For a decision problem, if a mathematician finds a
simple polynomial time procedure that solves it, does it mean that the problem is polynomial time solvable?
For example, consider a decision problem: whether there exists a vector $(x_1, x_2, ..., x_K)$ such that $f(x_1, x_2, ..., x_K, d, M, N)=0$, where $d, M, N$ are parameters, and $f$ is a given function.
Suppose that a mathematician proves that the answer is yes iff $M+N \geq d(K+1)$. Then, can we say that the decision problem is polynomial time solvable?
If so, then I would be puzzled by another example I could think of, which involves Fermat's Last Theorem. We can pose the theorem as a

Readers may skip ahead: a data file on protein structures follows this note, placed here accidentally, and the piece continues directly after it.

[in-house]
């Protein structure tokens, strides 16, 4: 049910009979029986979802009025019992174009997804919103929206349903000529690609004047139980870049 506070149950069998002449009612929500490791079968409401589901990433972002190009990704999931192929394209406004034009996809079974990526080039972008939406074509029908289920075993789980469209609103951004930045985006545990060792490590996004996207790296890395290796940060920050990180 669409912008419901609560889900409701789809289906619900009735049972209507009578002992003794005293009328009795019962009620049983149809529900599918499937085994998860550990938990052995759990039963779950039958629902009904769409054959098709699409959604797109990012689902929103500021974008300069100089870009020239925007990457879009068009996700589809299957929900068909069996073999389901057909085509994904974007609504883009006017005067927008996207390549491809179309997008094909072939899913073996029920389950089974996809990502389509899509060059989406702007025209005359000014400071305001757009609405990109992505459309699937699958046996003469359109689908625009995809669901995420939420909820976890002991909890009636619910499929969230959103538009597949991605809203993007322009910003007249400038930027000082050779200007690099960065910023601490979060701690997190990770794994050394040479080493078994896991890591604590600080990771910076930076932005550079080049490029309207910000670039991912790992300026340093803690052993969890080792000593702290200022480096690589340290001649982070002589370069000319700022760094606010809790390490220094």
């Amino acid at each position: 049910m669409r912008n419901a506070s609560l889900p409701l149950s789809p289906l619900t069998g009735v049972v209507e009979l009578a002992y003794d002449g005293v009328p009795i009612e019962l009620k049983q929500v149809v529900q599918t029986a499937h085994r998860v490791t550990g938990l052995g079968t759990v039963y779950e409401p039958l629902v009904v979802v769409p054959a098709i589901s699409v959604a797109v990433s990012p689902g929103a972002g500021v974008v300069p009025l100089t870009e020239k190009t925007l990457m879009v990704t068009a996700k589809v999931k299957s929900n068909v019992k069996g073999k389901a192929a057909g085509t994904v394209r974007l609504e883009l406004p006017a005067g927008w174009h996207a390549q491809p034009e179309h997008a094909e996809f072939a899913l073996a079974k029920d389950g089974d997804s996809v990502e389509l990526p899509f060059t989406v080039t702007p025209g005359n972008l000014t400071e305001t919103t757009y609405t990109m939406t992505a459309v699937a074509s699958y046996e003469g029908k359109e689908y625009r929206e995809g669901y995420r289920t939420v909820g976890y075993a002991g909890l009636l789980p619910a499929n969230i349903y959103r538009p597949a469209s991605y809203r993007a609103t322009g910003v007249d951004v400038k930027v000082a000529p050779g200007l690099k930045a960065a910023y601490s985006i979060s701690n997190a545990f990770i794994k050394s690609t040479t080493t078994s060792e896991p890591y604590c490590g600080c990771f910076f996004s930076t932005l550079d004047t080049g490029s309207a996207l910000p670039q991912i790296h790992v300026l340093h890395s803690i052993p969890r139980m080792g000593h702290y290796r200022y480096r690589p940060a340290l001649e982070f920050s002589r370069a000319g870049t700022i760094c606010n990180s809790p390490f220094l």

question decision problem: whether we can find positive integers $a,b,c$ such that $a^n + b^n = c^n$ for a given positive integer $n$. The size of the problem is $n$. The problem was solved by mathematician Wiles in 1997: the answer is yes if $n=1$ or $2$, and is no otherwise. This answer can be easily written as a line of code in a regular computer (or a very simple program in a Turing Machine), and the time complexity is certainly polynomial. So can we say that a Turing Machine can solve Fermat's Last Theorem in polynomial time (actually constant time), even though it took mathematicians centuries to solve it?